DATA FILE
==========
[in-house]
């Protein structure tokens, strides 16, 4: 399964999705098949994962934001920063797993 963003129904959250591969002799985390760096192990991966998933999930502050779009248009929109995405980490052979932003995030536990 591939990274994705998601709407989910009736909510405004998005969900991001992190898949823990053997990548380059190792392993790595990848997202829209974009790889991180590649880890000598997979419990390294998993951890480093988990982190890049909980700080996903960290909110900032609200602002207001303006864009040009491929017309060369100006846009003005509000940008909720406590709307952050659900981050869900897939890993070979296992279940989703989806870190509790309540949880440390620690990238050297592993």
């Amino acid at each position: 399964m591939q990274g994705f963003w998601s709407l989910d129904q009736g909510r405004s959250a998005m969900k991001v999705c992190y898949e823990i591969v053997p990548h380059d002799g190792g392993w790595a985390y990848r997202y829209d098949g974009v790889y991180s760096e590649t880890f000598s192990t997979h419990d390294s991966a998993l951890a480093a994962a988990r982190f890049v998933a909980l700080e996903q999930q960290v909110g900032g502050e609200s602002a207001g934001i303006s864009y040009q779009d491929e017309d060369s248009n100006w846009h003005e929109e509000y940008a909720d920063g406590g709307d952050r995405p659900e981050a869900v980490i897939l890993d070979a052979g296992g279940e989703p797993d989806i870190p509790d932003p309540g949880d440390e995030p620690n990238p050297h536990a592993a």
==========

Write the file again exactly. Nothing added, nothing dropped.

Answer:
[in-house]
């Protein structure tokens, strides 16, 4: 399964999705098949994962934001920063797993 963003129904959250591969002799985390760096192990991966998933999930502050779009248009929109995405980490052979932003995030536990 591939990274994705998601709407989910009736909510405004998005969900991001992190898949823990053997990548380059190792392993790595990848997202829209974009790889991180590649880890000598997979419990390294998993951890480093988990982190890049909980700080996903960290909110900032609200602002207001303006864009040009491929017309060369100006846009003005509000940008909720406590709307952050659900981050869900897939890993070979296992279940989703989806870190509790309540949880440390620690990238050297592993």
């Amino acid at each position: 399964m591939q990274g994705f963003w998601s709407l989910d129904q009736g909510r405004s959250a998005m969900k991001v999705c992190y898949e823990i591969v053997p990548h380059d002799g190792g392993w790595a985390y990848r997202y829209d098949g974009v790889y991180s760096e590649t880890f000598s192990t997979h419990d390294s991966a998993l951890a480093a994962a988990r982190f890049v998933a909980l700080e996903q999930q960290v909110g900032g502050e609200s602002a207001g934001i303006s864009y040009q779009d491929e017309d060369s248009n100006w846009h003005e929109e509000y940008a909720d920063g406590g709307d952050r995405p659900e981050a869900v980490i897939l890993d070979a052979g296992g279940e989703p797993d989806i870190p509790d932003p309540g949880d440390e995030p620690n990238p050297h536990a592993a």